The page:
Ok, I know, with Election Day  less than a week away you may be thinking "who cares what GMAP is?"
Well, I care and I think you should too, even if I am suffering from "prolonged GMAP exposure ."
Braving the world of data nerds, The Olympian ran this story  about GMAP today.
GMAP stands for Government Management Accountability and Performance . The program came out of a 2005 executive order  that replaced a 1997 "Quality Improvement"  executive order.
The goals of GMAP were also placed into statute by the Legislature in 2005 meaning regardless of who wins the election some version of the program will continue. RCW 43.17.385  reads:
(1) Each state agency shall, within available funds, develop and implement a quality management, accountability, and performance system to improve the public services it provides.
(2) Each agency shall ensure that managers and staff at all levels, including those who directly deliver services, are engaged in the system and shall provide managers and staff with the training necessary for successful implementation.
(3) Each agency shall, within available funds, ensure that its quality management, accountability, and performance system:
(a) Uses strategic business planning to establish goals, objectives, and activities consistent with the priorities of government, as provided in statute;
(b) Engages stakeholders and customers in establishing service requirements and improving service delivery systems;
(c) Includes clear, relevant, and !
easy-to-understand measures for each activity;
(d) Gathers, monitors, and analyzes activity data;
(e) Uses the data to evaluate the effectiveness of programs to manage process performance, improve efficiency, and reduce costs;
(f) Establishes performance goals and expectations for employees that reflect the organization's objectives; and provides for regular assessments of employee performance;
(g) Uses activity measures to report progress toward agency objectives to the agency director at least quarterly;
(h) Where performance is not meeting intended objectives, holds regular problem-solving sessions to develop and implement a plan for addressing gaps; and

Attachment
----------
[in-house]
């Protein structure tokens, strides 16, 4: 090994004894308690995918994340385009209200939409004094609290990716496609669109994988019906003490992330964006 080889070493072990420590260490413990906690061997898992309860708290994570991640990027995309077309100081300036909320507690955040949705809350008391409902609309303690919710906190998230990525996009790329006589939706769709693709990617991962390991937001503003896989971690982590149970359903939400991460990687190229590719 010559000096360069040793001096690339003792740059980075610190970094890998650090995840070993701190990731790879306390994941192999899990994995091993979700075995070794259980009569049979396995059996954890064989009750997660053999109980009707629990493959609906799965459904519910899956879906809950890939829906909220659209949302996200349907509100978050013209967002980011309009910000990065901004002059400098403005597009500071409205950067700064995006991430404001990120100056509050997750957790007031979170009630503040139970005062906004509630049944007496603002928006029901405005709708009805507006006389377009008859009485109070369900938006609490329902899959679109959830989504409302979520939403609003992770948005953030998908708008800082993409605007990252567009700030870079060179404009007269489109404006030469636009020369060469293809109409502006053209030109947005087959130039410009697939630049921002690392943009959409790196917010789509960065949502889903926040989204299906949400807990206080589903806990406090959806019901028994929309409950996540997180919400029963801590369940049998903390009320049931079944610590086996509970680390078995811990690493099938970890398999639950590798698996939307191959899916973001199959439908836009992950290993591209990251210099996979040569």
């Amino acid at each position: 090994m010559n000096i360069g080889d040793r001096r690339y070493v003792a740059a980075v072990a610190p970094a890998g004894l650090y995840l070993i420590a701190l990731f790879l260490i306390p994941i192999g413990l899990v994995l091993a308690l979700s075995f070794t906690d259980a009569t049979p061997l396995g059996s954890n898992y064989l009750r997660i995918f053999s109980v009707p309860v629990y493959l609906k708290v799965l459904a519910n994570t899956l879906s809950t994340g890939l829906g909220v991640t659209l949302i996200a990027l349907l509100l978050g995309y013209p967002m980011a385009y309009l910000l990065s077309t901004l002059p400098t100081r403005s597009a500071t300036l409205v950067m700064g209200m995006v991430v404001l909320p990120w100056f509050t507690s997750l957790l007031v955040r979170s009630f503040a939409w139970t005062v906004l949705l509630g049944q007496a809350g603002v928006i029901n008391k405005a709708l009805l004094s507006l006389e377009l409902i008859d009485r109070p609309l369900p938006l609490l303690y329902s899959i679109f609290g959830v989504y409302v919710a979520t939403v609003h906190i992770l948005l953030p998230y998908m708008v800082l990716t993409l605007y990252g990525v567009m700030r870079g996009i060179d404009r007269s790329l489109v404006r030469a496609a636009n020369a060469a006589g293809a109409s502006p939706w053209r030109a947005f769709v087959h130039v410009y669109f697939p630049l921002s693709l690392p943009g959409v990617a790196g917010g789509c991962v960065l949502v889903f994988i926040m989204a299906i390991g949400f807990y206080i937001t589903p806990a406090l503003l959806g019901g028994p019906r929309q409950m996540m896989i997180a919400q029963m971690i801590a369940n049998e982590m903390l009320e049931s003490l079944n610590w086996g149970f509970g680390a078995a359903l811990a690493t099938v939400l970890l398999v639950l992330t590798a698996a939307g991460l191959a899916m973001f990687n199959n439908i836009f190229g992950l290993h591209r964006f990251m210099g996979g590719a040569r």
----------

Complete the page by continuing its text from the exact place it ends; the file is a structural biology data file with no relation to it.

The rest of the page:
(i) Allocates resources based on strategies to improve performance.
>(4) Each agency shall conduct a yearly assessment of its qual!
ity management, accountability, and performance system.
(5) State agencies whose chief executives are appointed by the governor shall report to the governor on agency performance at least quarterly. The reports shall be included on the agencies', the governor's, and the office of financial management's web sites.
(6) The governor shall report annually to citizens on the performance of state agency programs. The governor's report shall include:
(a) Progress made toward the priorities of government as a result of agency activities; and
(b) Improvements in agency quality management systems, fiscal efficiency, process efficiency, asset management, personnel management, statutory and regulatory compliance, and management of technology systems.
(7) Each state agency shall integrate efforts made under this section with other management, accountability, a!
nd performance systems undertaken under executive order or other authority.
So why should you care?
If properly utilized GMAP has the potential to help move the budget discussion away from spending outputs and instead focusing the debate on purchasing performance outcomes. This means that if we ever get a meaningful spending limit , a tag team effort of GMAP, Performance Audits , and Priorities of Government budgeting (POG) could lay the groundwork for a sustainable performance based budget focused on purchasing outcomes for Washington citizens instead of the state budget being used as a laundry list of spending goodies for special interest.
Unfortunately this potential hasn't been realized yet.